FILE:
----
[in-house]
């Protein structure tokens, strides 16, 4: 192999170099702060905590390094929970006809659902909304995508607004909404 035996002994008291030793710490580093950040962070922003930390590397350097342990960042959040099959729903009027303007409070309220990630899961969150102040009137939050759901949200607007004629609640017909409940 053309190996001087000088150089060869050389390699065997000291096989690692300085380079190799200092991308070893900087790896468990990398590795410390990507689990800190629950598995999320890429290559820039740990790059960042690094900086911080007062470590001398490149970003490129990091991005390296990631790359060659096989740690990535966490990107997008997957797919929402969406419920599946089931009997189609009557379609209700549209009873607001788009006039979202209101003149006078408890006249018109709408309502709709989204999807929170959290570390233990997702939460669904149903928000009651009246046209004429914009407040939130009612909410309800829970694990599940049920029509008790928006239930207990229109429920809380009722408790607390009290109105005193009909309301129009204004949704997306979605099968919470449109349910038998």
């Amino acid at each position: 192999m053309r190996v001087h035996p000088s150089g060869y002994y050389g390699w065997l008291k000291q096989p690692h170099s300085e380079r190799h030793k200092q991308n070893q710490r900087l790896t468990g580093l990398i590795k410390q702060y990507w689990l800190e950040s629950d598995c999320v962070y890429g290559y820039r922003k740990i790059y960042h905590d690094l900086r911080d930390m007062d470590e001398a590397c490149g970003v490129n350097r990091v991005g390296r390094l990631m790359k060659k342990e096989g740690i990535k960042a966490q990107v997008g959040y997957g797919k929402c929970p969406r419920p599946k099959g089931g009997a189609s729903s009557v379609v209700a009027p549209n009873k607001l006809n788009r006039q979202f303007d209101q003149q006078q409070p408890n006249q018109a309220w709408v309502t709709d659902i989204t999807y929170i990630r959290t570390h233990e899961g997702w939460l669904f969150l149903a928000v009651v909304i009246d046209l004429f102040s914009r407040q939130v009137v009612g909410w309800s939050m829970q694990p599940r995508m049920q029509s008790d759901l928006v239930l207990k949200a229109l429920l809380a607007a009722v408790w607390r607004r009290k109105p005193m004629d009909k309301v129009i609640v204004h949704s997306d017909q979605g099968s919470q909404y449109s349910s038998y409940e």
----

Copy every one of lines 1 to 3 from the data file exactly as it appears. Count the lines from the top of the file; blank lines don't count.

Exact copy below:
[in-house]
């Protein structure tokens, strides 16, 4: 192999170099702060905590390094929970006809659902909304995508607004909404 035996002994008291030793710490580093950040962070922003930390590397350097342990960042959040099959729903009027303007409070309220990630899961969150102040009137939050759901949200607007004629609640017909409940 053309190996001087000088150089060869050389390699065997000291096989690692300085380079190799200092991308070893900087790896468990990398590795410390990507689990800190629950598995999320890429290559820039740990790059960042690094900086911080007062470590001398490149970003490129990091991005390296990631790359060659096989740690990535966490990107997008997957797919929402969406419920599946089931009997189609009557379609209700549209009873607001788009006039979202209101003149006078408890006249018109709408309502709709989204999807929170959290570390233990997702939460669904149903928000009651009246046209004429914009407040939130009612909410309800829970694990599940049920029509008790928006239930207990229109429920809380009722408790607390009290109105005193009909309301129009204004949704997306979605099968919470449109349910038998």
């Amino acid at each position: 192999m053309r190996v001087h035996p000088s150089g060869y002994y050389g390699w065997l008291k000291q096989p690692h170099s300085e380079r190799h030793k200092q991308n070893q710490r900087l790896t468990g580093l990398i590795k410390q702060y990507w689990l800190e950040s629950d598995c999320v962070y890429g290559y820039r922003k740990i790059y960042h905590d690094l900086r911080d930390m007062d470590e001398a590397c490149g970003v490129n350097r990091v991005g390296r390094l990631m790359k060659k342990e096989g740690i990535k960042a966490q990107v997008g959040y997957g797919k929402c929970p969406r419920p599946k099959g089931g009997a189609s729903s009557v379609v209700a009027p549209n009873k607001l006809n788009r006039q979202f303007d209101q003149q006078q409070p408890n006249q018109a309220w709408v309502t709709d659902i989204t999807y929170i990630r959290t570390h233990e899961g997702w939460l669904f969150l149903a928000v009651v909304i009246d046209l004429f102040s914009r407040q939130v009137v009612g909410w309800s939050m829970q694990p599940r995508m049920q029509s008790d759901l928006v239930l207990k949200a229109l429920l809380a607007a009722v408790w607390r607004r009290k109105p005193m004629d009909k309301v129009i609640v204004h949704s997306d017909q979605g099968s919470q909404y449109s349910s038998y409940e």